"Nobody knew anything about sustainability back then. Fishermen would take the eggs from a pregnant lobster, go home and scramble them with chicken eggs," Pech said.
Things changed when scientists like Sosa began conducting workshops inside the park, showing the fishers how to protect the lobsters by allowing them enough time to grow and reproduce. Thanks to the collective's efforts, lobster numbers have risen in Maria Elena, though they have yet to return to levels seen in the 1980s.
"The old men say that when they first arrived, there were so many lobsters that they even used to walk up to the shore," Castillo said.
Today's fishers are far more responsible than their forebears. They treat the crustacean like an investment and guard it jealously, hoping to nurture it back to its former glory.
Pablo Catzim Pech measures the tail of a smaller lobster with a 5-inch ruler. If the tail is shorter than the ruler, he will throw the lobster back into the ocean. Agostino Petroni and Sandali Handagama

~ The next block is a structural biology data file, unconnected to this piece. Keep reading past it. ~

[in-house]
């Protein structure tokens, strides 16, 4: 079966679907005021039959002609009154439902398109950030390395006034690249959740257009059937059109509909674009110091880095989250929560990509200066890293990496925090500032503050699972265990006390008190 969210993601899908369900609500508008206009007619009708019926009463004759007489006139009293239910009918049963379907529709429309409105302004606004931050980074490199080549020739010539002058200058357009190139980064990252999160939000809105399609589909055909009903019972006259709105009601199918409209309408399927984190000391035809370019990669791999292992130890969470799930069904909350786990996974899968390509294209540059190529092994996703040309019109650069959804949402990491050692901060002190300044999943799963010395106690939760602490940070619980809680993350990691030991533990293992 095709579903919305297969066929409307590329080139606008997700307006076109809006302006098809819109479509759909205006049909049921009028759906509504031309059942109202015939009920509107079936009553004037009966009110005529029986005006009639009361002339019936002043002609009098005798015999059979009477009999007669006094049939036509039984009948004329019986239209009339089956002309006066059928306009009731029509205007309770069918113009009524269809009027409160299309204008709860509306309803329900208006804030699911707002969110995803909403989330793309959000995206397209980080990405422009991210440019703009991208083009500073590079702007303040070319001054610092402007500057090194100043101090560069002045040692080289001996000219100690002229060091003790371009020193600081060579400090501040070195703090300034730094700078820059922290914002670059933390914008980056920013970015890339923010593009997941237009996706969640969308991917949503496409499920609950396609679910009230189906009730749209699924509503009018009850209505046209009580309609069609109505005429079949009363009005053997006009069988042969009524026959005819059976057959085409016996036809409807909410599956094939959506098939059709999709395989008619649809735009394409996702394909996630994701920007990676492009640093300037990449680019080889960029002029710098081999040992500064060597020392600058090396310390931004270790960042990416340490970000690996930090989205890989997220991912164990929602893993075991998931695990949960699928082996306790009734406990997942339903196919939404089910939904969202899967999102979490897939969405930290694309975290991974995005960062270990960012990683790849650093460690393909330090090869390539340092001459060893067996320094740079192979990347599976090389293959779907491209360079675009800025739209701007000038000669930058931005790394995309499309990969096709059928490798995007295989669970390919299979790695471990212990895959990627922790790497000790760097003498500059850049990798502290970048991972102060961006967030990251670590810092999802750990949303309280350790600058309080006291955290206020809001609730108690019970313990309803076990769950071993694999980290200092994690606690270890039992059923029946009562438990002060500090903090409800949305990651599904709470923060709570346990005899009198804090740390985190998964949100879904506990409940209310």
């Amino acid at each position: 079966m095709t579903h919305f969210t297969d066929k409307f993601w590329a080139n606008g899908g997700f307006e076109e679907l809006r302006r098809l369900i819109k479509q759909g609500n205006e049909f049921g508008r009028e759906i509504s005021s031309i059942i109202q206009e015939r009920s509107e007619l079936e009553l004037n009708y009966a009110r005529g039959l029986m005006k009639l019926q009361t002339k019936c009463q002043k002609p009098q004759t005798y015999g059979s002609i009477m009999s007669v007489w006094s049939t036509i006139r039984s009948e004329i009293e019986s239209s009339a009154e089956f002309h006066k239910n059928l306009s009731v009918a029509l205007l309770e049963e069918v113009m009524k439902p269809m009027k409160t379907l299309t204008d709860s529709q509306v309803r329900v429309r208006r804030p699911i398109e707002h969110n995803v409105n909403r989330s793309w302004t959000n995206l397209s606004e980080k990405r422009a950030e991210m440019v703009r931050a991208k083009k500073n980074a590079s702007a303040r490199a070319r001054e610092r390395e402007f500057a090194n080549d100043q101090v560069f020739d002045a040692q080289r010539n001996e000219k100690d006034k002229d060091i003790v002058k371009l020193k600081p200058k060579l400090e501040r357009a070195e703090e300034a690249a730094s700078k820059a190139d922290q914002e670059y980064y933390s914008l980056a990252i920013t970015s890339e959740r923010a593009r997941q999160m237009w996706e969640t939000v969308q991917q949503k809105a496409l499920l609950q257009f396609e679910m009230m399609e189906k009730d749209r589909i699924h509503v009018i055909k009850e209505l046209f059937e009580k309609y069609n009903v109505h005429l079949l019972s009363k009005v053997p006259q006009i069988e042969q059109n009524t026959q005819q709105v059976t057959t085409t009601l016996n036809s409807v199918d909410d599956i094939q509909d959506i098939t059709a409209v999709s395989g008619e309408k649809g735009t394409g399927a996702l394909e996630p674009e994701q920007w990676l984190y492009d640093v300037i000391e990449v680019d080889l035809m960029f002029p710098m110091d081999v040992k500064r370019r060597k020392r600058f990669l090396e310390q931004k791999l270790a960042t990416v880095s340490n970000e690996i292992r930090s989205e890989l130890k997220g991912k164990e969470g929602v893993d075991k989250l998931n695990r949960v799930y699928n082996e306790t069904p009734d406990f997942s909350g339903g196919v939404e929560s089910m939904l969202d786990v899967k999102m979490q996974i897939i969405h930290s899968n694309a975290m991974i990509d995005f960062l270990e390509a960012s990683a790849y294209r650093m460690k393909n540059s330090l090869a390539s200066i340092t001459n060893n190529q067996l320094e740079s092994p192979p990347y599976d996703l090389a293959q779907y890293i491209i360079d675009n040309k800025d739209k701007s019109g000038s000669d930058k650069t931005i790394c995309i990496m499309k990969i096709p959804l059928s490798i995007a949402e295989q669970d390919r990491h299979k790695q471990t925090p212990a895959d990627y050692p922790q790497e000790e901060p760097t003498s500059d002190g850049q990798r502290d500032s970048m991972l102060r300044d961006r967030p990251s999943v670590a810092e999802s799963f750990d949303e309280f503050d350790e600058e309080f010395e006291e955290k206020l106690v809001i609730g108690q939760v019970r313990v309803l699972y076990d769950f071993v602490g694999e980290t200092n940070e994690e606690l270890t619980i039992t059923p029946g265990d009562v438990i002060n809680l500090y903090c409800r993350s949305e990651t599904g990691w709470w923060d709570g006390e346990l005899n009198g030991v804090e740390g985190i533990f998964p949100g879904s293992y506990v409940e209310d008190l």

"Being in Maria Elena is a privilege," Sosa said. "If an associate breaks the rules, the punishment is tough. They could expel you from the collective."
A descendant of Maria Elena's founders, Castillo knows this better than most. He is still trying to earn his place in the collective, waiting for a position to open up in the group of 50. For now, he is just an employee of his father, who is a member.